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Tuesday, August 15, 2006

Annals of Cold War II: First Ukraine, then Lithuania

RIA Novosti reports that after trying to achieve imperial domination of Ukraine by cutting of the gas supply, Russia is now seeking to conquer Lithuania by cutting off the oil:

MOSCOW, August 14 (RIA Novosti) - International rating agency Fitch said Monday that Russia's move to cut oil supplies to a major Lithuanian refinery could be political.

After an accident on the Druzhba pipeline in western Russia in July, crude supplies to Mazeikiu Nafta were interrupted, and have not been fully resumed.

"If supplies of Russian crude oil by pipeline to MN are not resumed within the next few weeks, this could lead one to conclude that political rather than technical reasons are to blame for the supply disruption, as the Lithuanian refinery was recently acquired by Polish PKN and not by a Russian oil company," Fitch said.

Bankrupt Russian oil company Yukos had previously held a controlling stake in the Baltic region's largest refinery, which the Lithuanian government recently bought, before selling to the Polish company, rejecting bids from leading Russian oil producers.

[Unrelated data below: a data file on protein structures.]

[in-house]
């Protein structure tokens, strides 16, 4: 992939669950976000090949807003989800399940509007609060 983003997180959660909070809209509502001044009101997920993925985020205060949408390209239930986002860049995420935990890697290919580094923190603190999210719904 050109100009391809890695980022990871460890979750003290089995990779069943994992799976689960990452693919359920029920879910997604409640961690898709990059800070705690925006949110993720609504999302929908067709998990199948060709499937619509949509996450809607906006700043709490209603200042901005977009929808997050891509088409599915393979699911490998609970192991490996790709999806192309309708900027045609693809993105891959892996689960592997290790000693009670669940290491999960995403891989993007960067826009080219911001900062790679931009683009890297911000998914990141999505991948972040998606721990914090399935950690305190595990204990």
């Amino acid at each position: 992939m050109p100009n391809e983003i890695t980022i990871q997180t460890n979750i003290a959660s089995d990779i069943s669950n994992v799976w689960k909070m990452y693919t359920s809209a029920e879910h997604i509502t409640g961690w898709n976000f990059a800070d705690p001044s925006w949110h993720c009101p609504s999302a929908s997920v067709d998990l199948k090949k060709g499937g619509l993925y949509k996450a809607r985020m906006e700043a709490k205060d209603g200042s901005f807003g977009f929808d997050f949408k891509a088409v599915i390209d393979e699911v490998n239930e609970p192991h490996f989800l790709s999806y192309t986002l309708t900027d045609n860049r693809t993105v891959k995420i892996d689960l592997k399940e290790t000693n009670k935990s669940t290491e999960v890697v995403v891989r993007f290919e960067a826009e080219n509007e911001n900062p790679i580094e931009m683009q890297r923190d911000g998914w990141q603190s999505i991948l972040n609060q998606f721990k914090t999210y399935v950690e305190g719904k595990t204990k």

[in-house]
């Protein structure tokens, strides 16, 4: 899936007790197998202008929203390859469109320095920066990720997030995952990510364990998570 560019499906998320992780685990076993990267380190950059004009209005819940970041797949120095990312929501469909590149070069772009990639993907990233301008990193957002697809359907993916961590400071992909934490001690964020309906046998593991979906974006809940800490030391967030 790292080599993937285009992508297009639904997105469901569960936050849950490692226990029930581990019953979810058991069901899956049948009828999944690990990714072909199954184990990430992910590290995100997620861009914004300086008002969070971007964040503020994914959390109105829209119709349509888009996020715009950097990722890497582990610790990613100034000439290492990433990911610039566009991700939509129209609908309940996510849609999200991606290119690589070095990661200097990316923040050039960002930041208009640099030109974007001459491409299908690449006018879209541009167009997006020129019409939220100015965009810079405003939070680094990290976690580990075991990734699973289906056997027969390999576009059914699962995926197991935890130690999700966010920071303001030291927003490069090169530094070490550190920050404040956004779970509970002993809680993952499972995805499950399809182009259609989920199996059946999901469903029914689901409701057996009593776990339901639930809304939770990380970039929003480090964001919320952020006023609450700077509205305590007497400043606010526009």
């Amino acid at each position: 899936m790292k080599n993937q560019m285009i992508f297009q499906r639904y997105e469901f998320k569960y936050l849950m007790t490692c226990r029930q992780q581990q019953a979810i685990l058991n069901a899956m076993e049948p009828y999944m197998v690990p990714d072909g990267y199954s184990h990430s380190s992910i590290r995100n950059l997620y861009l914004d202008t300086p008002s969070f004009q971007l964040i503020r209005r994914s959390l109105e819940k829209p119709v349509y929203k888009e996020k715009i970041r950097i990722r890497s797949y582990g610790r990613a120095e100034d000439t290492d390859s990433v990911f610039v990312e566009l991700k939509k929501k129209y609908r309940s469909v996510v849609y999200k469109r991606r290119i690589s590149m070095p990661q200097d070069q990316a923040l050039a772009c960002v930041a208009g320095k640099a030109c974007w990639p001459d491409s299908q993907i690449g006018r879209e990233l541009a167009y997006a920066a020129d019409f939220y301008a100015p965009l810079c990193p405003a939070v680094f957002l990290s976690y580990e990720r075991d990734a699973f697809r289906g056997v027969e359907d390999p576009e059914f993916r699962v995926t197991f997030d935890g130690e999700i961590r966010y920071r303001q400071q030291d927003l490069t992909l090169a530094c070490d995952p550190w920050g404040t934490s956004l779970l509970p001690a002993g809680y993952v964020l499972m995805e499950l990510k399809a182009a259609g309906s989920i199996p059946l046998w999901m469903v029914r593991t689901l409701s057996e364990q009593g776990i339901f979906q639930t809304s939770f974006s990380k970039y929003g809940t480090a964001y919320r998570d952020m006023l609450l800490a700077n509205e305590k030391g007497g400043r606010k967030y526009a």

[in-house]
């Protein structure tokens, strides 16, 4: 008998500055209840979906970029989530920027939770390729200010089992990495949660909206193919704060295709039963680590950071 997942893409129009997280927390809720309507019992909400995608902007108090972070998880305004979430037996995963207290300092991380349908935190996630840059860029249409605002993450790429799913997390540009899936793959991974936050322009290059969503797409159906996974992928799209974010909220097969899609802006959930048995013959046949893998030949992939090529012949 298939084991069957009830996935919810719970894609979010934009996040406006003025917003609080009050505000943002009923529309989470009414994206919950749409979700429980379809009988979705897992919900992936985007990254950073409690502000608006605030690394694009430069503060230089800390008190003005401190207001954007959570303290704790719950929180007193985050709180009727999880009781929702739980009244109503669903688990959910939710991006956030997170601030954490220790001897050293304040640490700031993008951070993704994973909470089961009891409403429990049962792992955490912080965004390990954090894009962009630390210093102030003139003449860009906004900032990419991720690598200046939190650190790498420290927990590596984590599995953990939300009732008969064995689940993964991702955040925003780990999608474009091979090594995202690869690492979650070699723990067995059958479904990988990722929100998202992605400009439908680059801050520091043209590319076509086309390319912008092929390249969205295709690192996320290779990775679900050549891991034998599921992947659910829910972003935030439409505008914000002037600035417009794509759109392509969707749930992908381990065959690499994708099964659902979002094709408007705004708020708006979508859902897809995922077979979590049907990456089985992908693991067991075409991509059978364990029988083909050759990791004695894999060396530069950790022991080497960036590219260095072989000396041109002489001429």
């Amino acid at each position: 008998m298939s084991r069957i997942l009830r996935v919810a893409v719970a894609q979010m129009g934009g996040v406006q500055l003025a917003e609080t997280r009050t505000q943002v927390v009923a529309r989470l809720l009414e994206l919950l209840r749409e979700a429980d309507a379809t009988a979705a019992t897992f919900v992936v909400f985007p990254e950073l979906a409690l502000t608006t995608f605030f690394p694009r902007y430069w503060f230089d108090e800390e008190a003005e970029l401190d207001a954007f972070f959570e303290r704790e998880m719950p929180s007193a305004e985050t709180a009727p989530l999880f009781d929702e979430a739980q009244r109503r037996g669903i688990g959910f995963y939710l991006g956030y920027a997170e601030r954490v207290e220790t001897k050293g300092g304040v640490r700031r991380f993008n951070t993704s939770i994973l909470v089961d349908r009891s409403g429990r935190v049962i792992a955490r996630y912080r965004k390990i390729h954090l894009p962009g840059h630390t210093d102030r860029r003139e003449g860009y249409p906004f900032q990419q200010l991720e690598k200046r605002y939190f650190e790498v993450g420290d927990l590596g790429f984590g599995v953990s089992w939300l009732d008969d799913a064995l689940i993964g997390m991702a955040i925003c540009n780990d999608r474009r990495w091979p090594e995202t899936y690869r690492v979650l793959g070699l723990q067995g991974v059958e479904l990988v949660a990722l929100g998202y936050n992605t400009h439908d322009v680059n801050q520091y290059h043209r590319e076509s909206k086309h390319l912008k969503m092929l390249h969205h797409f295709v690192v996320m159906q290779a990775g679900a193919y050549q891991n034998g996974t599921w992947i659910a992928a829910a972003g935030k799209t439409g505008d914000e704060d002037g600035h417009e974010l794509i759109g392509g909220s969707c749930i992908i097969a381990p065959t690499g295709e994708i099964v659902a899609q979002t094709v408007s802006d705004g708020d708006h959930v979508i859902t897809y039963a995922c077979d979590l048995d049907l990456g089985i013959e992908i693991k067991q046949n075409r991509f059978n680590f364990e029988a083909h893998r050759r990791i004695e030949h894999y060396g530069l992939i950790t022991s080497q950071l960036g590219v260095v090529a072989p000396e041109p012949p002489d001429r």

The agency also said that oil refineries in Central Europe were vulnerable to supply risks due to their dependence on Russian crude.

"While recent supply problems due to a leak in the northern branch of the Druzhba pipeline were only experienced by Lithuanian refinery Mazeikiu Nafta AB... most other refineries in the CE region are dependent on pipeline supply from Russia."

Refineries in the region do have access to alternative supplies of crude, but interruptions to supplies from Russia would severely hit their profits, Fitch said.

"CE refineries' dependence on Russian crude is a combination of historical reasons and refinery location on the pipeline from Russia. This is also driven by increasing price advantage of Russian crude oil, which is sold at a discount to Brent oil (as much as USD5/bbl in Q206)," the agency said.

"It is Fitch's view that a mixture of political and economic reasons are behind the interruptions of Russian crude oil and gas supply to Central Europe experienced in the past two years... However, Fitch views that intentional long-term supply disruption to CE refineries is unlikely given that Russian oil companies remain interested in exporting crude oil to this region, given its price advantage over domestic sales and difficulties to redirect such significant amounts of crude oil into other export routes."

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